According to conventional wisdom, large fiscal deficits significantly contribute to inflation. Fiscal profligacy has been a cause for concern leading to inflation everywhere due to Covid-related expansionary budgets since 2020. In India too, both Central and State governments deviated from the fiscal discipline embedded in the FRBM Act. However, the burden of Covid-19 management in India fell largely on the RBI. The cash outgo from the budget was limited and the fiscal deficit was prudentially managed compared to many other countries. Currently, the government has a medium-term strategy of reverting to fiscal discipline in a time-bound manner. Large profit transfer by RBI allows the government to pursue capex-heavy fiscal consolidation. In that sense, large profit transfers from the RBI may not necessarily be inflationary.

The paid-up capital of the RBI is negligible. Hence, there is a need for provision towards a contingency risk buffer (CRB). In India, the requirement of contingency reserves (asset development reserves included) was examined several times by different working groups. The earlier working groups recommended maintaining CRB at 12 per cent of the total assets. A part of the profit was therefore appropriated towards contingency reserves every year before the profit was transferred to the government. Recently, the Bimal Jalan Committee revisited the issue and recommended that RBI should maintain CRB (available realised equity) ranging from 5.5-6.5 per cent of total assets as the economic capital, which includes a large balance built up under the CGRA (Currency and Gold Revaluation Account), is fairly robust and one of the highest among its peers. A higher level of CRB was relevant when the CGRA balance was low.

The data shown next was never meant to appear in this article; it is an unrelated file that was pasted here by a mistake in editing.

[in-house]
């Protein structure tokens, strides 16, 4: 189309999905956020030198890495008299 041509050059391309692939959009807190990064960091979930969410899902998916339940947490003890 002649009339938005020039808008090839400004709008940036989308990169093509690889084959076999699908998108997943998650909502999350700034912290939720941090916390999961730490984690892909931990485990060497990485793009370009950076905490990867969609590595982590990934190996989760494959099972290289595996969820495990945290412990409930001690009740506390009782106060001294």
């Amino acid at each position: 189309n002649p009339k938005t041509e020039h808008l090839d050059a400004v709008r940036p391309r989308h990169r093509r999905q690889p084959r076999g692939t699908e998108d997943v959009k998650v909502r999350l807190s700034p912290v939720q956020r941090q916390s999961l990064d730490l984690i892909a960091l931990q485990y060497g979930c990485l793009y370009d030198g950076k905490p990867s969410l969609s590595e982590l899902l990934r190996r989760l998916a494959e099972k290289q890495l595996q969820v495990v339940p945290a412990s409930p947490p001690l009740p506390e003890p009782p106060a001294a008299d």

Due to the prevailing macroeconomic conditions and Covid-related requirements, the RBI maintained CRB at 5.5 per cent of total assets from 2018-19 to 2021-22 and transferred the remaining surplus to the government. As the macroeconomic conditions improved, the CRB was raised to 6 per cent in 2022-23 and further to the upper limit of 6.5 per cent of total assets in 2023-24 before the profit transfer. If the RBI balance sheet is fairly strong, particularly due to pursuance of conservative accounting practices, seigniorage revenue in any year would depend on surplus income over expenditure (including provision), irrespective of its size.

In India, inflationary pressure is receding slowly like in many other countries. Core inflation is well below 4 per cent. Food inflation, which remains elevated, may converge to the target as the South-West monsoon is predicted to be normal in 2024. The real economy is performing near its potential. Hence, overheating fear is yet to emerge. Rural demand, which has been sluggish for some time, may revive soon and help sustain growth. A handsome profit transfer from RBI in such a situation would contribute to a capex-heavy fiscal consolidation, contain twin deficits and impart macroeconomic balance.

The writer is RBI Chair Professor at Utkal University and former Principal Advisor and Head of the Monetary Policy Department of RBI. Views are personal